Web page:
# natural frequency of vibration measurement

• posted on October 24, 2006, 4:51 am
Hi all, It is known that car wheels create vibrations in the car at their resonance frequency when the wheels are not balanced.Is there any method to find the rersonance frequency of wheel unbalance
vibrations?How to know at what speeds the vibrations will occur?Will the vibrations occur only at a particular speed or at all speeds beyond a particular speed? Thanks in advance.

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• posted on October 28, 2006, 10:48 am

I am no expert on this, but it is interesting and I would hope we could have some intelligent discussion, whether or not you like my physics.\
Mechanical systems may have several modes and frequencies of resonance. Just because it is resonant at several frequencies, however, does not mean that it will go into oscillation unless it is driven with energy...something that out of balance suspension components are all too adept in supplying.
If a wheel or tire is out of balance, then it will generate a vibrational frequency which increases with the increasing speed of rotation. The intensity or energy of the vibration due to unbalance conditions will also increase with frequency as a function of centrifugal force.
BUT, the situation will be most noted when the vibrational frequency is the same as one of the undamped mechanical resonant frequencies. When the induced vibration is far different in frequency from one of the natural resonant frequencies, the vibration should be less noticeable... Hence you will seem to go into, and perhaps out of, speeds at which more, or less, severe vibration is detectable.
I dont know whether any of the wheel balancing machines are set up to detect chassis mechanical vibration modes. It wouldnt be a hard thing to do, at all, from a physics standpoint. You could excite the chassis with sound waves, for example, and measure the intensity of the response at various locations.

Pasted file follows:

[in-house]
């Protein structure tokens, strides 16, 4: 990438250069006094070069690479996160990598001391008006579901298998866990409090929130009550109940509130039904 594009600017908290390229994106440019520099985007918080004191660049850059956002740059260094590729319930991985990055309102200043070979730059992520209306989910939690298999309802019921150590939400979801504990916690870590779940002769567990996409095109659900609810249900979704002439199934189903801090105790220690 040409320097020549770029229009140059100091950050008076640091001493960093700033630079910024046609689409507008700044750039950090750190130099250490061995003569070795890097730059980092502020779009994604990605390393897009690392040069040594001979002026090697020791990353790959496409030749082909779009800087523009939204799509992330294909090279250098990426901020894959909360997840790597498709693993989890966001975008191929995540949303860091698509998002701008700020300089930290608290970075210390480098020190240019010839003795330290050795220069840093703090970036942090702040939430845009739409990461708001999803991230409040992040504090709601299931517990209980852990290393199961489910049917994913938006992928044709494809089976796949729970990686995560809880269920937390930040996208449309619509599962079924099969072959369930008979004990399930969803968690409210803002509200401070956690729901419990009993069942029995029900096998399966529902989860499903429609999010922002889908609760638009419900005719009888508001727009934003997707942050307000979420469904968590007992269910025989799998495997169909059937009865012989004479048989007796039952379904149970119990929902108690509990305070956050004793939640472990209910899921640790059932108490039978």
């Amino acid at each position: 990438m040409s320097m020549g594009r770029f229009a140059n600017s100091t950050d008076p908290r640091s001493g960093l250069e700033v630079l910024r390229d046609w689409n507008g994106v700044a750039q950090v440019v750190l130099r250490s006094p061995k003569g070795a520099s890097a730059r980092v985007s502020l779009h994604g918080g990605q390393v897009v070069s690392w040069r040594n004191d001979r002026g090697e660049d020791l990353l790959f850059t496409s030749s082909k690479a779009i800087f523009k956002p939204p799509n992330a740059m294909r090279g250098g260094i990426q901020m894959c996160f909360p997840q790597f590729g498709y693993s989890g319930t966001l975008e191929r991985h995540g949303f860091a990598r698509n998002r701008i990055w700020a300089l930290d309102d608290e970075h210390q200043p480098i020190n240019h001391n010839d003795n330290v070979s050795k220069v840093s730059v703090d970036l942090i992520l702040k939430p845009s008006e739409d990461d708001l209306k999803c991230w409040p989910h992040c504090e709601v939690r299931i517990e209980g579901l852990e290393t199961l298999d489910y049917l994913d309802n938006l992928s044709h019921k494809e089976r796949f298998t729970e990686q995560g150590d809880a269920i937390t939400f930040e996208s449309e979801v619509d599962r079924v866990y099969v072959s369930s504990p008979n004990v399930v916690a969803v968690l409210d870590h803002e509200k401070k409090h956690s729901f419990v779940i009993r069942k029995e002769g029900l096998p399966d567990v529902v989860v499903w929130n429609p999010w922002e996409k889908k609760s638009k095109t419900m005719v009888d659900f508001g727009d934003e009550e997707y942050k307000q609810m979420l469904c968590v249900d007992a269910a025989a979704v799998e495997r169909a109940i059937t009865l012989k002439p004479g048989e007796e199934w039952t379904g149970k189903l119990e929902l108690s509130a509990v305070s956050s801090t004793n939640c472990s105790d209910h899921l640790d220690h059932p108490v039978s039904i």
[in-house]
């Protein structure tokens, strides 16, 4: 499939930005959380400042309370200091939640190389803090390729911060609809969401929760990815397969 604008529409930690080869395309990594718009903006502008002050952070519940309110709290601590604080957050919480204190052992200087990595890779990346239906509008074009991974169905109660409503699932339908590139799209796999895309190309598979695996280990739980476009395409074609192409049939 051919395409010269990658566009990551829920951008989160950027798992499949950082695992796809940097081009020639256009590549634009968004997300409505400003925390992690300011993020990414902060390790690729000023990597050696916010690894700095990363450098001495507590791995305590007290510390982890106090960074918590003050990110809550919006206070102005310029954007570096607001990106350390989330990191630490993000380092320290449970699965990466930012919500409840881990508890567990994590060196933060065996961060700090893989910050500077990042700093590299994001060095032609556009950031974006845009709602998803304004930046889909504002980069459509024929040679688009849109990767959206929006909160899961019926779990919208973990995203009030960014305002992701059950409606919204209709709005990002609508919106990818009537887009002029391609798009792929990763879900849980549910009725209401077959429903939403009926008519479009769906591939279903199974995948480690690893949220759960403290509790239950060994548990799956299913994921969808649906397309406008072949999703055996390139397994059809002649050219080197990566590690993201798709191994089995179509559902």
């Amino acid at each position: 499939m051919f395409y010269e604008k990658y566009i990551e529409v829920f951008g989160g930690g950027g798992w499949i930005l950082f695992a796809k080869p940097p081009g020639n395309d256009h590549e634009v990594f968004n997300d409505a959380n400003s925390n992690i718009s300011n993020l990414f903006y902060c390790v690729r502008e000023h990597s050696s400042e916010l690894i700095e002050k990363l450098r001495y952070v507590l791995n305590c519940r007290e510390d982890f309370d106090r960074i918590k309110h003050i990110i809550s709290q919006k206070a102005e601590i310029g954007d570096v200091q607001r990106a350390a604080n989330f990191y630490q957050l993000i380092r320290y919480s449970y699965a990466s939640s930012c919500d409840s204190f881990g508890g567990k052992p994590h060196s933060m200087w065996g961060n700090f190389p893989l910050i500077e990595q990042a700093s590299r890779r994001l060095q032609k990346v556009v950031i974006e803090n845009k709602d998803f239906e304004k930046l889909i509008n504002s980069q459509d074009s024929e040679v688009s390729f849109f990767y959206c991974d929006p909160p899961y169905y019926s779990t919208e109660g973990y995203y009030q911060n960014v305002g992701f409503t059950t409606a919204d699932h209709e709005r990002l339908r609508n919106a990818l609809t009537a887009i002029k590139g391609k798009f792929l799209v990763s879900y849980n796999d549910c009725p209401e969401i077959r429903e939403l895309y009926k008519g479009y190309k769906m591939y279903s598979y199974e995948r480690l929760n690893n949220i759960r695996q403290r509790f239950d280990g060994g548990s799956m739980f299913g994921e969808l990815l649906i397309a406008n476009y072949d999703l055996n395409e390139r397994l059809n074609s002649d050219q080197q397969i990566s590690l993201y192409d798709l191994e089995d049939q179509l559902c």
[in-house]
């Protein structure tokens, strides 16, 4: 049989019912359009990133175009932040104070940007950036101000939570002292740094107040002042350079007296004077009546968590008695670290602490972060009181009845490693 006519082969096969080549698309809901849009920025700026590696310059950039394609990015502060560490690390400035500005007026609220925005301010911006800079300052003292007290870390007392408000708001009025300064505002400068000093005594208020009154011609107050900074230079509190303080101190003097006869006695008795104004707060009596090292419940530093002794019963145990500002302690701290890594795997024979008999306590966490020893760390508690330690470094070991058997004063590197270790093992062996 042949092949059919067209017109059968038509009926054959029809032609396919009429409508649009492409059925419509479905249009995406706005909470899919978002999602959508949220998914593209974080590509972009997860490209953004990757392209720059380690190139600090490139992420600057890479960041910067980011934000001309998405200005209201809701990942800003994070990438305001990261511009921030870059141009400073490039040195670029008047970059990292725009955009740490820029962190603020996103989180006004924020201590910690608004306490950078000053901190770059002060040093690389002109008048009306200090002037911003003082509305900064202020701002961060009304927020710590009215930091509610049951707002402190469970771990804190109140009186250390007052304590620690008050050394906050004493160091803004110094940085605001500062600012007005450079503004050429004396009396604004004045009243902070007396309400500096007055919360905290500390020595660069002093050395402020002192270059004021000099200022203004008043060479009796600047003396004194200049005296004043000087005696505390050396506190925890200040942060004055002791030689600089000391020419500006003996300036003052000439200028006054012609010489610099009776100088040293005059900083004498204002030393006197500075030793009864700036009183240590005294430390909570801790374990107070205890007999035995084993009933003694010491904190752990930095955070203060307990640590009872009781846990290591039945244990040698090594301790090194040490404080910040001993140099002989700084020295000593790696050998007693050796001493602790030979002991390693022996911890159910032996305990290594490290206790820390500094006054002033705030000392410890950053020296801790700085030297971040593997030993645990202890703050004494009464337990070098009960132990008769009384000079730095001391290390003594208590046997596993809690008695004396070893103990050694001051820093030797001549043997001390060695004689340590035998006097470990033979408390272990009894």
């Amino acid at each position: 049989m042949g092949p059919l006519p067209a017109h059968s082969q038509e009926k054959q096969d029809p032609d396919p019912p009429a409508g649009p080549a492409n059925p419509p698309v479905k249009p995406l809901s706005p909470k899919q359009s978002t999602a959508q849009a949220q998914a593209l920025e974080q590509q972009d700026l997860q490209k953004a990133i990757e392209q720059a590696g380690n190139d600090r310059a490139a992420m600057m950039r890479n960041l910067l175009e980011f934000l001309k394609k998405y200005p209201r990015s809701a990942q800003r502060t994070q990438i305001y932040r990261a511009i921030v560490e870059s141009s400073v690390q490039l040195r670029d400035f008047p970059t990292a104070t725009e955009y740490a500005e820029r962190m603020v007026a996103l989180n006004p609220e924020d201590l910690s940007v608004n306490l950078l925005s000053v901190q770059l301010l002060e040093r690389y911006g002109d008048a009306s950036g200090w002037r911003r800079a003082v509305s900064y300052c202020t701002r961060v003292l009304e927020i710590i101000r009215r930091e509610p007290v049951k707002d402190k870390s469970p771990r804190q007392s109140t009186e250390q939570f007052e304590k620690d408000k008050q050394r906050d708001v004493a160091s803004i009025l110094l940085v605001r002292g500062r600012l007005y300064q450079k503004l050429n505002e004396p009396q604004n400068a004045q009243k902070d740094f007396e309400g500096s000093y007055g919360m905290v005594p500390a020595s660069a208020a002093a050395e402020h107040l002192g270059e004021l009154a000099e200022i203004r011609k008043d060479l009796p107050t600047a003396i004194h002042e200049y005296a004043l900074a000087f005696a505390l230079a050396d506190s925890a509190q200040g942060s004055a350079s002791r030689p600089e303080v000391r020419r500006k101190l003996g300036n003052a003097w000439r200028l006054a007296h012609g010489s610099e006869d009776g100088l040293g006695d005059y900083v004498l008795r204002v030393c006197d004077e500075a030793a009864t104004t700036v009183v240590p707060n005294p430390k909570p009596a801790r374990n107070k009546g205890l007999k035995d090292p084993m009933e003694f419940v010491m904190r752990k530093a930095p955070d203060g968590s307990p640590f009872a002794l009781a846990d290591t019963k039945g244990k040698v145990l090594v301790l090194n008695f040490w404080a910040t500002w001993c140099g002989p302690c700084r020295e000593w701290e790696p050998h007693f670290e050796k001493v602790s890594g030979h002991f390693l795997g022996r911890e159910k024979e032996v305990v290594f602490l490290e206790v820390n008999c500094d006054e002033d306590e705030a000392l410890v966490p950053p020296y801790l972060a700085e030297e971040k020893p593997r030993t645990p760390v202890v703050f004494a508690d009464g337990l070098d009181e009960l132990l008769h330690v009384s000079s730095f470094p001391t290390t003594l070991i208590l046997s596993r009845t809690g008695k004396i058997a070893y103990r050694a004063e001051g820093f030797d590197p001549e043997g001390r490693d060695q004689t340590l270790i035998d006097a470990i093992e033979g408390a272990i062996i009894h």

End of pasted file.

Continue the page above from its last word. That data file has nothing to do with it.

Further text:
I have wondered what some automakers have done to improve the ride so drastically on some models of cars. Some of the brands and models in recent years are as smooth as an eel in an oil barrel. On some other models, I can feel a slight annoying jitter. In some cases, this may be due to faults in tires, balance, etc.
For example, some models of Renault, Peugeot, Toyota, and Volkswagen (and others, I am sure) can be so smooth, it makes me wonder how the manufacturers made such a jump step improvement.
Recently I drove a Hyunda Azera, and although it had rather good quality, it had the little bit of annoying jitter. Our 98 Buick drives well, but it is not as smooth (and age must count) as some of the cars mentioned above.
Do the manufacturers tune out vibration by better damping, do they match components better, are tolerances so much improved? Dunno.... maybe someone here does.
Someone complained on one of these groups a long time ago about buying a custom machined set of wheels from a well known manufacturer, only to find them away out of round (but still within the 'specs' of the manufacturer.) You can't remove out of round vibration by balancing, although they CAN be mechanically balanced.
If you were to buy one of Boyd Coddington's special one-off rods, would it drive as smoothly as one of the best above, or would it drive like a home build rod??
Ideas?